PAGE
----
When it’s all said and done, historians may look back on 2022 as the year TV’s bubble finally burst. The industry’s collective reevaluation of streaming is already leading to tighter budgets and “moderated” spending. Networks that once competed in the originals space (like TNT, TBS, and USA Network) are now pretty much out of the game. Broadcast continues to bank on sports and reality TV. If these trends continue, the scripted TV count could recede to, well, not reasonable levels — we’re still facing hundreds of series every year for the foreseeable future — but perhaps an output that doesn’t feel quite so crushing.
Well, I’ll believe it when I see it. Despite market indicators (and semi-assurances from the Mayor of Television himself, FX’s John Landgraf), it’s hard to imagine a lighter load when you’re still climbing out from under an avalanche. 2022 is expected to set a record for scripted programming, driven in part by the COVID pandemic’s production bottleneck giving way, flooding the market with new seasons and series. (A prime example: After four years off the air, “Atlanta” released two seasons within six months.)
Still, on a mountain caked in snow, it becomes easier to spot the flagposts guiding you home. And in looking back over the best TV shows of 2022, one common factor became just as clear: originality. No, not “original” in the way we’ve grown accustomed to using it, where every rehashed piece of I.P. and copycat “prestige” drama still gets labeled an “original series.” True originality still stands out, whether it’s a story we’ve never heard before or one being told in an entirely fresh manner. It can pop up in a particular sense of humor, or style, or ethos. When imagination goes into overdrive, it’s a beautiful thing — made even more beautiful by its lack everywhere else.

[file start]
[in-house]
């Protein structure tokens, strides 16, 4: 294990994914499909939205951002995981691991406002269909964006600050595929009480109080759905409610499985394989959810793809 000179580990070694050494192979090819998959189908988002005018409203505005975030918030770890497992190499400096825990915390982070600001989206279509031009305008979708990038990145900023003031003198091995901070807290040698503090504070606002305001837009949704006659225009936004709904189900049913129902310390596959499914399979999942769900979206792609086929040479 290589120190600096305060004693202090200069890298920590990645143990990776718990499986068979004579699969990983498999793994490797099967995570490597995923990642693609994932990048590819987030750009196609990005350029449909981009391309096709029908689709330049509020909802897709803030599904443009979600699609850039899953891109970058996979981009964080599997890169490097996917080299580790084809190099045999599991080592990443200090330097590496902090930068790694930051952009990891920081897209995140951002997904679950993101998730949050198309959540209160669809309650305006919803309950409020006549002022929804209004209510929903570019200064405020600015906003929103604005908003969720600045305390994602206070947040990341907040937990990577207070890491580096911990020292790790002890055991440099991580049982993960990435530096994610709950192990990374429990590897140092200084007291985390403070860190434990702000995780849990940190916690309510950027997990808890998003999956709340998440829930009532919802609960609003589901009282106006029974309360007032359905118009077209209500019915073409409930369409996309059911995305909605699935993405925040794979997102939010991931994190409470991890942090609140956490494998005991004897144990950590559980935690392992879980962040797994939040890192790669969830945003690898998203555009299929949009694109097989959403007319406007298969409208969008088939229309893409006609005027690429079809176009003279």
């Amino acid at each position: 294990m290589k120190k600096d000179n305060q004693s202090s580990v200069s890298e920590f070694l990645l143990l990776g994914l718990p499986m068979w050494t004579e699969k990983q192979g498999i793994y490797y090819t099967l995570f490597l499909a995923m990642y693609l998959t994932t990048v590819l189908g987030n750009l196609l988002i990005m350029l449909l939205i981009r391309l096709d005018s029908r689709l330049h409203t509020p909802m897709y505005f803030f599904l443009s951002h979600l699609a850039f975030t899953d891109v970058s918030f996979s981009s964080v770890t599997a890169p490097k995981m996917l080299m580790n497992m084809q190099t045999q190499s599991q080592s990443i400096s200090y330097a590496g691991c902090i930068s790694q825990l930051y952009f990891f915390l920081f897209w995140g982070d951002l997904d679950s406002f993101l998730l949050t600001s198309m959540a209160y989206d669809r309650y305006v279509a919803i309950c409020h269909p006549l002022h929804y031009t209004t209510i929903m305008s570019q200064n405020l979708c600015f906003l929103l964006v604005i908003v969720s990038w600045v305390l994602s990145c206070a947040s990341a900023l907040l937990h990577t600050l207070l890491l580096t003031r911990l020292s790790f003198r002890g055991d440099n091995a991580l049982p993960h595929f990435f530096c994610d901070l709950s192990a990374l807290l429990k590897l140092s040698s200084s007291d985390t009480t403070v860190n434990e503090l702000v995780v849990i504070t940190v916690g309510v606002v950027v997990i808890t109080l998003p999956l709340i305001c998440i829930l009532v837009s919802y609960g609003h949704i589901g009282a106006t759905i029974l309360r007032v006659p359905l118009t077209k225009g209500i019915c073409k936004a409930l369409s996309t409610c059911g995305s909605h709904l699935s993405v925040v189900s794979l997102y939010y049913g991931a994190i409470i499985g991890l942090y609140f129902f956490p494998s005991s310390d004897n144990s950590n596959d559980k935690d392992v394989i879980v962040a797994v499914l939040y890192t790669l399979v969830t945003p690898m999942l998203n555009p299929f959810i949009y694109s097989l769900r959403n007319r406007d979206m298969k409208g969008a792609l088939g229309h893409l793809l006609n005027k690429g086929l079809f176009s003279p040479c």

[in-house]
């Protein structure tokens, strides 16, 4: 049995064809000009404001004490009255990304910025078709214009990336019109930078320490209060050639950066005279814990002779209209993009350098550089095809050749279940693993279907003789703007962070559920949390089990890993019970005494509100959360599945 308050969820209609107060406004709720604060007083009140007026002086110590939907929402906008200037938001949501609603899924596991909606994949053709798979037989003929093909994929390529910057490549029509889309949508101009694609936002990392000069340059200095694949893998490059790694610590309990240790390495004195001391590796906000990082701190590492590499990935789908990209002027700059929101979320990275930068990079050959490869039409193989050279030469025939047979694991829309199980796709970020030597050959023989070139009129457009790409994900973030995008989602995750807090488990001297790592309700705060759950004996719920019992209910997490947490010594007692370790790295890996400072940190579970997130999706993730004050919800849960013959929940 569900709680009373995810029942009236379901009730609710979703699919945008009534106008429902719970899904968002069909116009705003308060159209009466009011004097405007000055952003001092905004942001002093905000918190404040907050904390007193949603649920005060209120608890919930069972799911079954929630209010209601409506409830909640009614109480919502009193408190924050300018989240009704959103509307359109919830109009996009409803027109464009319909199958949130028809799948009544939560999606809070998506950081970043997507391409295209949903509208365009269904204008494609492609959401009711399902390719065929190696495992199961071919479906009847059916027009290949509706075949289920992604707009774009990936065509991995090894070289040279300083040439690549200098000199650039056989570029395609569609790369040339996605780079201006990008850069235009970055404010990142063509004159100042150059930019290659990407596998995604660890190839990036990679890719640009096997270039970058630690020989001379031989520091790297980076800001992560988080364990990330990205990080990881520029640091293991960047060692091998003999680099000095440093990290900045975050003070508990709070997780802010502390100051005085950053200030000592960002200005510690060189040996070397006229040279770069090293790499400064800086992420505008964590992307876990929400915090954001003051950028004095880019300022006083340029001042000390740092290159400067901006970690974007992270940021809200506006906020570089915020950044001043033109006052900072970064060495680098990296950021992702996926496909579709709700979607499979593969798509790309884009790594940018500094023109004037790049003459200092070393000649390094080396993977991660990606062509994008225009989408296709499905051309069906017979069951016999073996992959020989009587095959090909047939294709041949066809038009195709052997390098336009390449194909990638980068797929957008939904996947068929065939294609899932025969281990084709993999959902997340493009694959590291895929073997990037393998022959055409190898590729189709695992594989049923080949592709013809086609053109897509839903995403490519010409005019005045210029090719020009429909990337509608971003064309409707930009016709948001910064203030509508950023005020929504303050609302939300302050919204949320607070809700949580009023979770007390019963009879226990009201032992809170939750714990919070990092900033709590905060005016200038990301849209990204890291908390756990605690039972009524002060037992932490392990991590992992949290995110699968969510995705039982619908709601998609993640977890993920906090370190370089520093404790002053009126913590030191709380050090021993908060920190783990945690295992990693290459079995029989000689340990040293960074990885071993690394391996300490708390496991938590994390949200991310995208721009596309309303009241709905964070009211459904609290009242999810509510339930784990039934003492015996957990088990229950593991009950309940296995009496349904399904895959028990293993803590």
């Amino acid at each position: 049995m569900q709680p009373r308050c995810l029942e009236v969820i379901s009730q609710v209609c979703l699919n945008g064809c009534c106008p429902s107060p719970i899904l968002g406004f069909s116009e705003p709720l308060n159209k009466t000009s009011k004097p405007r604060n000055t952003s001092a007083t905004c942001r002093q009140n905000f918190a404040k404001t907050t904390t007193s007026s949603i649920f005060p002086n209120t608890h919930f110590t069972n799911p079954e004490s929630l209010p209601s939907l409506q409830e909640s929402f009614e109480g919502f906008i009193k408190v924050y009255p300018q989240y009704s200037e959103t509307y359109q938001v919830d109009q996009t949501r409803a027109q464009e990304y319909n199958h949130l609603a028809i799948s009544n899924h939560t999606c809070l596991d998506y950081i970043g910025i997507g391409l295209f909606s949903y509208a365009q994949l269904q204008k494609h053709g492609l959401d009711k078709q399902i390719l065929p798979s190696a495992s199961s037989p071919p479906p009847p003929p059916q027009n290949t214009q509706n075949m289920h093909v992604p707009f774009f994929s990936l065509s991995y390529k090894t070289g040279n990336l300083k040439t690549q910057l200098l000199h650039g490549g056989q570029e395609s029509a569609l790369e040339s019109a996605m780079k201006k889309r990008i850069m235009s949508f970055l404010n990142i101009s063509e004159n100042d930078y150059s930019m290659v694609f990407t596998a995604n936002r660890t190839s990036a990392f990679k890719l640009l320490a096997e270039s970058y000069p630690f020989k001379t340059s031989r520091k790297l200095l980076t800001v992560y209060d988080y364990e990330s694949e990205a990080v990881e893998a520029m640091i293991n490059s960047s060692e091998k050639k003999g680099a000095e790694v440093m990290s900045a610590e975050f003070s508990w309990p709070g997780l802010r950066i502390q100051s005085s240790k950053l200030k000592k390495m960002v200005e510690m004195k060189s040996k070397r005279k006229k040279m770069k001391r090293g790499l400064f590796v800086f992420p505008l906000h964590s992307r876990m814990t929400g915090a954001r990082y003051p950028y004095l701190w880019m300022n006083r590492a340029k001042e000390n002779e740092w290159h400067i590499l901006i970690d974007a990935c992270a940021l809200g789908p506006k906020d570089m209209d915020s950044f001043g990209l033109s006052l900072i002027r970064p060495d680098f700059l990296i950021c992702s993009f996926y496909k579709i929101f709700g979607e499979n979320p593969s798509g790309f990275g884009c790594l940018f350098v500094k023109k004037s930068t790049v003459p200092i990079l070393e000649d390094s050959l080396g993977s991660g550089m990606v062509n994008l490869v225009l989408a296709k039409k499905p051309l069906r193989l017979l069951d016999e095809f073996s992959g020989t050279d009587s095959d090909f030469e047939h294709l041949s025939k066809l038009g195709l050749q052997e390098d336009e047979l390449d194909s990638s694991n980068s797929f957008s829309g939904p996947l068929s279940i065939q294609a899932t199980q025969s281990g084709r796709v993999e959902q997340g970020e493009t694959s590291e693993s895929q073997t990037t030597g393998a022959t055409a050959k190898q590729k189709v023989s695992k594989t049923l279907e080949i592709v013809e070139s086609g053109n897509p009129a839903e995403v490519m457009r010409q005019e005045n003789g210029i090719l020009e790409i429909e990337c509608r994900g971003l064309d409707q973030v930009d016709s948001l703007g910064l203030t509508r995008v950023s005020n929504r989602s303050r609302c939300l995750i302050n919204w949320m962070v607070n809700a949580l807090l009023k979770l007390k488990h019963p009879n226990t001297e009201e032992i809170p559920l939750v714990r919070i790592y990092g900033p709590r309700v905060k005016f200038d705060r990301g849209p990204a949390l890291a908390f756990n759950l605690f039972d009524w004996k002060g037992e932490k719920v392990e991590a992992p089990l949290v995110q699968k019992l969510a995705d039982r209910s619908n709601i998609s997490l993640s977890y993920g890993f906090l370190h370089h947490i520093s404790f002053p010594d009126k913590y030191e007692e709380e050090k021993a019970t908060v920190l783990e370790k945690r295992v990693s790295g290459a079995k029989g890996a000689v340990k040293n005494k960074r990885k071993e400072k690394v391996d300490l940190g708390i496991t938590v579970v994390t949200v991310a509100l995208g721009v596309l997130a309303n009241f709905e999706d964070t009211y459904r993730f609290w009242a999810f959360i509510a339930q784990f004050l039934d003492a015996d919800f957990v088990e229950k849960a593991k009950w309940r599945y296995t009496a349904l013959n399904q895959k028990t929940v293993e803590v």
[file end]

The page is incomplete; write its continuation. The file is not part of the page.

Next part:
Every entry on the following list is surprising. Some you’ve certainly heard of, and others you probably haven’t, but it’s in their nature to operate outside the norm. If you take the time to watch them, they’ll surprise you. One way or another, they’ll show you something you haven’t seen, and whether we’re in its waning days or not, that’s no small feat during the peak TV era. Hell, maybe it’s even our way out. If networks can’t bank on winning with bingeing, maybe they’ll be forced to reinvest in creativity.
Well, a critic can dream anyway.